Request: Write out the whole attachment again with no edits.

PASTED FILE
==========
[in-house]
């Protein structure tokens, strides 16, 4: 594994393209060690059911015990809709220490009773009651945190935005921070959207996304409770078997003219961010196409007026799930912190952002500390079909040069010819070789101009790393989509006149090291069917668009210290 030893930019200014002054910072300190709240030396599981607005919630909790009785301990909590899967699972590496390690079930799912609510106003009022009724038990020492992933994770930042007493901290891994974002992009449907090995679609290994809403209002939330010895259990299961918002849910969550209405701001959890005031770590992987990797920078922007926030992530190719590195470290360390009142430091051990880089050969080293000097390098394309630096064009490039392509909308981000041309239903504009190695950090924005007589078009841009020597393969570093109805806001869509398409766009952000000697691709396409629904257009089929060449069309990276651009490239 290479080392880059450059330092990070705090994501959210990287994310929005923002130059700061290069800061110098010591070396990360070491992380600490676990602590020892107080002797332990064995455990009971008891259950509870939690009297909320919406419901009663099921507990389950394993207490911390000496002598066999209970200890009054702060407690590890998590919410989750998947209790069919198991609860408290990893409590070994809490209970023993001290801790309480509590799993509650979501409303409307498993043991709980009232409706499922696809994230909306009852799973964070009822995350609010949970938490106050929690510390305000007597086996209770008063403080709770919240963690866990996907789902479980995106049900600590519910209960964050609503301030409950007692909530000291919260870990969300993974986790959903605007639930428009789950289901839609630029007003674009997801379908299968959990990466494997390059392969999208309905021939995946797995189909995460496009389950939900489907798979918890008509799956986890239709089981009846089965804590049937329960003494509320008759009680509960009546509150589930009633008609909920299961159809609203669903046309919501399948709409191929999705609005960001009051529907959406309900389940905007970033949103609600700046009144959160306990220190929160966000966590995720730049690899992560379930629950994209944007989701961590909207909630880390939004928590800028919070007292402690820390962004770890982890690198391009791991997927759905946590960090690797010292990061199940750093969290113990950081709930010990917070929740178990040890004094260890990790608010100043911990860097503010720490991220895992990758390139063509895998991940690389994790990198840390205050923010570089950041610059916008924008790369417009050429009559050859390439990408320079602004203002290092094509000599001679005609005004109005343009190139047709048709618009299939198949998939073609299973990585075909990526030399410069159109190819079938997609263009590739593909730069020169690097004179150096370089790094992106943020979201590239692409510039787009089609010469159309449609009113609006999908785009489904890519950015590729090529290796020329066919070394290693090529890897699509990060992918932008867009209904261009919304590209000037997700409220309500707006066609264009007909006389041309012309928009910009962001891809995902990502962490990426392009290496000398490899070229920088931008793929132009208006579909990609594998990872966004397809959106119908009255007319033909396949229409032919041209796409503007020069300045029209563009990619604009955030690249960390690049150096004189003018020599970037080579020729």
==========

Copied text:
[in-house]
């Protein structure tokens, strides 16, 4: 594994393209060690059911015990809709220490009773009651945190935005921070959207996304409770078997003219961010196409007026799930912190952002500390079909040069010819070789101009790393989509006149090291069917668009210290 030893930019200014002054910072300190709240030396599981607005919630909790009785301990909590899967699972590496390690079930799912609510106003009022009724038990020492992933994770930042007493901290891994974002992009449907090995679609290994809403209002939330010895259990299961918002849910969550209405701001959890005031770590992987990797920078922007926030992530190719590195470290360390009142430091051990880089050969080293000097390098394309630096064009490039392509909308981000041309239903504009190695950090924005007589078009841009020597393969570093109805806001869509398409766009952000000697691709396409629904257009089929060449069309990276651009490239 290479080392880059450059330092990070705090994501959210990287994310929005923002130059700061290069800061110098010591070396990360070491992380600490676990602590020892107080002797332990064995455990009971008891259950509870939690009297909320919406419901009663099921507990389950394993207490911390000496002598066999209970200890009054702060407690590890998590919410989750998947209790069919198991609860408290990893409590070994809490209970023993001290801790309480509590799993509650979501409303409307498993043991709980009232409706499922696809994230909306009852799973964070009822995350609010949970938490106050929690510390305000007597086996209770008063403080709770919240963690866990996907789902479980995106049900600590519910209960964050609503301030409950007692909530000291919260870990969300993974986790959903605007639930428009789950289901839609630029007003674009997801379908299968959990990466494997390059392969999208309905021939995946797995189909995460496009389950939900489907798979918890008509799956986890239709089981009846089965804590049937329960003494509320008759009680509960009546509150589930009633008609909920299961159809609203669903046309919501399948709409191929999705609005960001009051529907959406309900389940905007970033949103609600700046009144959160306990220190929160966000966590995720730049690899992560379930629950994209944007989701961590909207909630880390939004928590800028919070007292402690820390962004770890982890690198391009791991997927759905946590960090690797010292990061199940750093969290113990950081709930010990917070929740178990040890004094260890990790608010100043911990860097503010720490991220895992990758390139063509895998991940690389994790990198840390205050923010570089950041610059916008924008790369417009050429009559050859390439990408320079602004203002290092094509000599001679005609005004109005343009190139047709048709618009299939198949998939073609299973990585075909990526030399410069159109190819079938997609263009590739593909730069020169690097004179150096370089790094992106943020979201590239692409510039787009089609010469159309449609009113609006999908785009489904890519950015590729090529290796020329066919070394290693090529890897699509990060992918932008867009209904261009919304590209000037997700409220309500707006066609264009007909006389041309012309928009910009962001891809995902990502962490990426392009290496000398490899070229920088931008793929132009208006579909990609594998990872966004397809959106119908009255007319033909396949229409032919041209796409503007020069300045029209563009990619604009955030690249960390690049150096004189003018020599970037080579020729």